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Increase in drunken and disruptive passengers halted in latest airport operation

News   •   Sep 23, 2019 06:00 BST

A campaign to combat drunken and disruptive behaviour at Gatwick Airport has reached a successful conclusion.

Project Disrupt – formerly known as Operation Disrupt – was launched in 2015 with the following aims:

  • To prevent, reduce and control drunken or disruptive behaviour at the airport and on flights;
  • To raise awareness of the campaign through early engagement with passengers;
  • And to take robust action against those who compromise this.

This year, Sussex Police has worked more collaboratively with Gatwick Airport Ltd and its businesses, including retailers, restaurants and airlines, and all staff are encouraged to report any incidents as early as possible to enable officers to intervene and prevent situations from potentially escalating.

A total of 376 reports of problematic passengers were reported to police during the latest campaign, which ran from 1 May to 31 August. This is despite an increase of 106,475 passengers compared to the same period the previous year.

It also bucks the trend of recent years, which saw a steady increase of recorded incidents year-on-year (118 in 2015; 113 in 2016; 266 in 2017; and 379 in 2018).

Inspector James Biggs, of the Gatwick Prevention Team, said: “While these figures may seem high on the face of it, recorded incidents of disorderly behaviour are comparatively rare at the airport, representing just 0.001 per cent of all passengers. However, when incidents do occur, we need to ensure we are able to respond efficiently and effectively, to keep the level of disruption to a minimum.

“Identifying potential problem passengers at an early stage allows airlines to put bags on standby so they do not have to search the entire hold if an individual continues to be disruptive and is refused flight. This results in fewer delayed flights and less congestion, saving both the airline – and the airport – time and money.

“We run this operation over the summer months when typically, reports of drunken or disorderly behaviour at the airport increase. But it’s important to note that this is not all about drunkenness – of the 376 incidents reported, only 119 were recorded as being alcohol-related.”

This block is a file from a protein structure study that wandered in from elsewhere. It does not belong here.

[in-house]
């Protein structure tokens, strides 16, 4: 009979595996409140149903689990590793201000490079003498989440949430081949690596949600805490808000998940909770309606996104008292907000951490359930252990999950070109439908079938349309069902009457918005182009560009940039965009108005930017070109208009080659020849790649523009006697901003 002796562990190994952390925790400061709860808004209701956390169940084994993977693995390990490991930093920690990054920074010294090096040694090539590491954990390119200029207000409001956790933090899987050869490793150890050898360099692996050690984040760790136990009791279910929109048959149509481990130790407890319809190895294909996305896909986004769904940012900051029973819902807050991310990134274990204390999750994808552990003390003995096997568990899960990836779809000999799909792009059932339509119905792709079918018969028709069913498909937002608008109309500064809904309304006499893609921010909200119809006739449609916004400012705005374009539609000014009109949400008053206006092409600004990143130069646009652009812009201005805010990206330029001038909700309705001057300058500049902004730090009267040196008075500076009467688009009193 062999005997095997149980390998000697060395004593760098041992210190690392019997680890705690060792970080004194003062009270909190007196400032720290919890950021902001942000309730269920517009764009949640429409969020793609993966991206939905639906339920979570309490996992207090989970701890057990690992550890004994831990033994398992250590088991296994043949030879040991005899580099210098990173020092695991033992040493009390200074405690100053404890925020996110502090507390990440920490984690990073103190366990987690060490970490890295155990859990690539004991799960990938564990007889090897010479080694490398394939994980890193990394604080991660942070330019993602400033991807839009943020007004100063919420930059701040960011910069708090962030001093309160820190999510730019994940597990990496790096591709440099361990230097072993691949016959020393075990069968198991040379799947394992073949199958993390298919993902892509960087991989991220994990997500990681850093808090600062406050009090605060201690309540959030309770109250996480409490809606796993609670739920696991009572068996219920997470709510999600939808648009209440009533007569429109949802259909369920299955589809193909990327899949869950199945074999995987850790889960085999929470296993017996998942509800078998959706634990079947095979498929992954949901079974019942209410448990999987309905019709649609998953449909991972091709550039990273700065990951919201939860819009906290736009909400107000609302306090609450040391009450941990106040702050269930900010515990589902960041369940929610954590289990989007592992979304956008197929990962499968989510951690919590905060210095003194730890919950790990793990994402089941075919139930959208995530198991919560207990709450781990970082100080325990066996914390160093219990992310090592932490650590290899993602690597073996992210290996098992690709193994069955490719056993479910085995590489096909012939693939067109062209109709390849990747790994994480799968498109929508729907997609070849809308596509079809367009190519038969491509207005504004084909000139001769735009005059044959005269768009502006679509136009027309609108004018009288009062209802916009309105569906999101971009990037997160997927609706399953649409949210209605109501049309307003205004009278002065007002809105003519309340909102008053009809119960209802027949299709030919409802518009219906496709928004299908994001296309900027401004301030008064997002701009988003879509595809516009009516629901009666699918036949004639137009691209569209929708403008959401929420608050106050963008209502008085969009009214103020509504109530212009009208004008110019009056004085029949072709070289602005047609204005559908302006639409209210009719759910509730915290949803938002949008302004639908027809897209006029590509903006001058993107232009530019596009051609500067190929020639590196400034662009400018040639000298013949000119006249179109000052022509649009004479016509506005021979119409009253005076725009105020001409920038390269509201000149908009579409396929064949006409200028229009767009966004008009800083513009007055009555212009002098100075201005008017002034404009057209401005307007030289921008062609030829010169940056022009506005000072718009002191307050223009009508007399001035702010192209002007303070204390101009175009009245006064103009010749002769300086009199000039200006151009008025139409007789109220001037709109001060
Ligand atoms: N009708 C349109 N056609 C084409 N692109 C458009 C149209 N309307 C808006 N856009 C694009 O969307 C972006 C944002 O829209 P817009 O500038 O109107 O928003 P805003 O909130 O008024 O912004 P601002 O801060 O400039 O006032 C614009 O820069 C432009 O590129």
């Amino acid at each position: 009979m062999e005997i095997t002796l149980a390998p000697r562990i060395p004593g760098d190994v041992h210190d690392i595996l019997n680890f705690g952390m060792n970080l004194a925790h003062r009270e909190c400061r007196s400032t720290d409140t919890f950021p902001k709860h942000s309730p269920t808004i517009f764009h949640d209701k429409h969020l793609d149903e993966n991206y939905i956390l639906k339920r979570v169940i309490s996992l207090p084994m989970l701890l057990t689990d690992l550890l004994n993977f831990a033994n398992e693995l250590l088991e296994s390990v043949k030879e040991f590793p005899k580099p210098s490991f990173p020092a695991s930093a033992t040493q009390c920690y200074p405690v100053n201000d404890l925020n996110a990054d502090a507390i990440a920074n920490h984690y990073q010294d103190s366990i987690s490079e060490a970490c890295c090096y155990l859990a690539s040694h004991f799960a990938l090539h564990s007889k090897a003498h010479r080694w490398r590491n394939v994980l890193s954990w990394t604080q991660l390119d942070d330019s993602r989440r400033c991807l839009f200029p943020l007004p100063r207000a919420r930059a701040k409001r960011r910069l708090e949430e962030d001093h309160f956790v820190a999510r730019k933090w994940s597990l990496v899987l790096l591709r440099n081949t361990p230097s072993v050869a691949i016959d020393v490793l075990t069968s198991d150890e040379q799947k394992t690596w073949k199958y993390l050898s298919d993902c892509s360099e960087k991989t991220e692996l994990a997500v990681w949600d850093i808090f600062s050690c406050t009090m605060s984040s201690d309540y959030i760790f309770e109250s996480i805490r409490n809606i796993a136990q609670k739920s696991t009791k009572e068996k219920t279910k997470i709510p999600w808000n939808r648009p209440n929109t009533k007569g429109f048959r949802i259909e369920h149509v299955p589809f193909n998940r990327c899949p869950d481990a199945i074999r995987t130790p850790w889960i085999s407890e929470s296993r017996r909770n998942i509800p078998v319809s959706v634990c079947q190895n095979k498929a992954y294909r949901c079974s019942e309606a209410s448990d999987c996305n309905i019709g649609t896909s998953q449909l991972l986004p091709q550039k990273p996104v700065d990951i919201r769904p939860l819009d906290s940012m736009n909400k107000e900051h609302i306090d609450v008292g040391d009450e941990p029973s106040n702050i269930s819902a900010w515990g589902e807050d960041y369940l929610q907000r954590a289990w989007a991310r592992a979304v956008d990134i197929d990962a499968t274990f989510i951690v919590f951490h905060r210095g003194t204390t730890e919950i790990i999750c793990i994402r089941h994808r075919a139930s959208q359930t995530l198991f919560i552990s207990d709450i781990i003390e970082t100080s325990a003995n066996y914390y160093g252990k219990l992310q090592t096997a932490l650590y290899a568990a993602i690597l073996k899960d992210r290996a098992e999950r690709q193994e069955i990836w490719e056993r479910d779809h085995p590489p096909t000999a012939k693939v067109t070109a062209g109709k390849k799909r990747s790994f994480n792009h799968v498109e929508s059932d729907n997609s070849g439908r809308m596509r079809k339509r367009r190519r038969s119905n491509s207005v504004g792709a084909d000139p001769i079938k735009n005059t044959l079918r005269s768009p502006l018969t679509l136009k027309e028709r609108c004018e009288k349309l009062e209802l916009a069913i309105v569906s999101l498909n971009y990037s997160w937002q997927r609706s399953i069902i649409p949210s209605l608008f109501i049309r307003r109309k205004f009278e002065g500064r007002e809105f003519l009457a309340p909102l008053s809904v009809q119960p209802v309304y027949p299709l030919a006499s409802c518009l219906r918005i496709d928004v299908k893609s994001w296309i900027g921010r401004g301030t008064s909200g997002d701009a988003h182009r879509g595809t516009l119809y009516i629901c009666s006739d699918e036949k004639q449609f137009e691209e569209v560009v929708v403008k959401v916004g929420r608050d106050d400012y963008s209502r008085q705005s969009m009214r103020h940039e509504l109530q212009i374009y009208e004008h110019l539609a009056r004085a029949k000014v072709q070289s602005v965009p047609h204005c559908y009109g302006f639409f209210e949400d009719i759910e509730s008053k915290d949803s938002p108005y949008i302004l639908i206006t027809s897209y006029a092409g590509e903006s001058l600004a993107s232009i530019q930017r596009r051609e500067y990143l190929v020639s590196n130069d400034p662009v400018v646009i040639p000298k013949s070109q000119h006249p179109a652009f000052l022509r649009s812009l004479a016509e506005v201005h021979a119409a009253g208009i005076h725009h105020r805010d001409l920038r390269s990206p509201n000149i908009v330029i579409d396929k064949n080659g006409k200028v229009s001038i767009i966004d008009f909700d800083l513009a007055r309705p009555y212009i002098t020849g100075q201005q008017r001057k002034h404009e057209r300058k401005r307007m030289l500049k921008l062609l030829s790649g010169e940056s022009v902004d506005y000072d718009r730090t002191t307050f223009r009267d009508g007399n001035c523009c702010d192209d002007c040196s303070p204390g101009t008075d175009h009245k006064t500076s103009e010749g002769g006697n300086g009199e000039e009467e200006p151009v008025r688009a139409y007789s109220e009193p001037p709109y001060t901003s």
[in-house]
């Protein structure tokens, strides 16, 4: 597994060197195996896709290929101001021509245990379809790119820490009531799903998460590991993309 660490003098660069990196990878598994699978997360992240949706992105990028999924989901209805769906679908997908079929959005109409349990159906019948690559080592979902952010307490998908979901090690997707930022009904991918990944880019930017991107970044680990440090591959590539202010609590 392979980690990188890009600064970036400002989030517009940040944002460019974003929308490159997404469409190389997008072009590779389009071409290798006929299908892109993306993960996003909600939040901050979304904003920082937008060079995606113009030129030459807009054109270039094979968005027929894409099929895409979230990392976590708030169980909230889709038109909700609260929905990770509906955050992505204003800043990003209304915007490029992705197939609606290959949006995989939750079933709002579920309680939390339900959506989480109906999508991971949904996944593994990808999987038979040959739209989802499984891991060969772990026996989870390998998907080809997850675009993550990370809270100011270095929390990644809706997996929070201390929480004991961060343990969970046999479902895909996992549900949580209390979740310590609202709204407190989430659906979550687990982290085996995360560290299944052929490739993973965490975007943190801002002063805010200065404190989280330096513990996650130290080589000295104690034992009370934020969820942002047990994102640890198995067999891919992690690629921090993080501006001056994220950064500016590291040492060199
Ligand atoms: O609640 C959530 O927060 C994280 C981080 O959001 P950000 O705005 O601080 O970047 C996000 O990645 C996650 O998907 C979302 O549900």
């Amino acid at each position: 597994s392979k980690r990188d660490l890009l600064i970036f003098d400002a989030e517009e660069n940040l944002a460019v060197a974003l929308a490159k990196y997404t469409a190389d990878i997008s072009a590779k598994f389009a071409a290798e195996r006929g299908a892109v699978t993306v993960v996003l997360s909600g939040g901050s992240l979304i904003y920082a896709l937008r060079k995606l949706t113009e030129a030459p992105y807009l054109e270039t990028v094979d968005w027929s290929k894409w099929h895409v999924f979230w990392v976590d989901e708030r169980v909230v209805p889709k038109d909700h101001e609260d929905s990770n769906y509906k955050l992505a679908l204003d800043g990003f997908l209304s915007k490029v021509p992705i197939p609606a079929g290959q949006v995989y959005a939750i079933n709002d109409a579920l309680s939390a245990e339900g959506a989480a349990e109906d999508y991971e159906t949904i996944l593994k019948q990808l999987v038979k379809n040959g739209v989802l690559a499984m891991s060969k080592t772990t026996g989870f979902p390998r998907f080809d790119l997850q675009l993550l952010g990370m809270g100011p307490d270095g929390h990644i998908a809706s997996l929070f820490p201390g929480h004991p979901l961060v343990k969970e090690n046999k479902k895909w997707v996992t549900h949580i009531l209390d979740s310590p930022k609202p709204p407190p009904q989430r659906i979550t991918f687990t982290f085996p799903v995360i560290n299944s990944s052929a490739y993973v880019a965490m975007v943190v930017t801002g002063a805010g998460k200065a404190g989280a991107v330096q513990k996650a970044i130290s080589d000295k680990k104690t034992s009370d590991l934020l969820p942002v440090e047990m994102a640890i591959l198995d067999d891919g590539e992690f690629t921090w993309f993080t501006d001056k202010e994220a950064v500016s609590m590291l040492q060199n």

Other factors include smoking, drug-taking, domestic incidents, assaults, baggage problems, delayed or cancelled flights and medical or mental health episodes.

There were 51 arrests, down from 56 in 2018, broken down as follows:

  • 27 alcohol-related;
  • 9 public order;
  • 6 assault;
  • 4 sexual offences;
  • 3 racially aggravated public order;
  • 2 domestic violence.

Insp Biggs added: “Of the 27 alcohol-related arrests, nine were on inbound flights, which we could not have any influence or control over. And while we endeavour to engage with outbound passengers to make them aware of their responsibilities before they fly, there will unfortunately always be a minority who ignore our advice and ruin their trip for themselves – and others.

“We hope to build on this collaborative operation to develop and improve Project Disrupt, to ensure Gatwick Airport continues to be a safe and successful destination to travel to and from.”

Nikki Barton, Head of Stable Operations, Gatwick Airport, said: “Only a very small minority of our passengers are disruptive, but it is important that we do all we can to reduce this number further.

“These figures suggest that our joint campaign with the police is working and has reversed the trend. We are not complacent, however, and we will continue to improve the measures we have in place, including working collaboratively with our airlines and the police, encouraging the early reporting of disruptive behaviour and targeting specific flights.

“It also remains vital that the public are aware of the serious consequences of being disruptive while at an airport or on an aircraft.”

In addition to the arrests made, 22 passengers received a Community Resolution, 67 were decontrolled (removed from a flight) and six were required to quit (leave the airport).

Only 146 of the 376 incidents reported required police action; the remaining were resolved by other agencies such as the airport or airlines.

Airlines have a right to refuse to carry passengers they consider to be a potential risk to the safety of its aircraft, its crew or its passengers.

Any individual convicted of being drunk on board an aircraft could face a maximum fine of £5,000 and up to two years in prison.

Offenders may also be required to reimburse an airline in the event of a diverted or cancelled flight.

Author: Sam Satchell
Ref: SXP55421/2019

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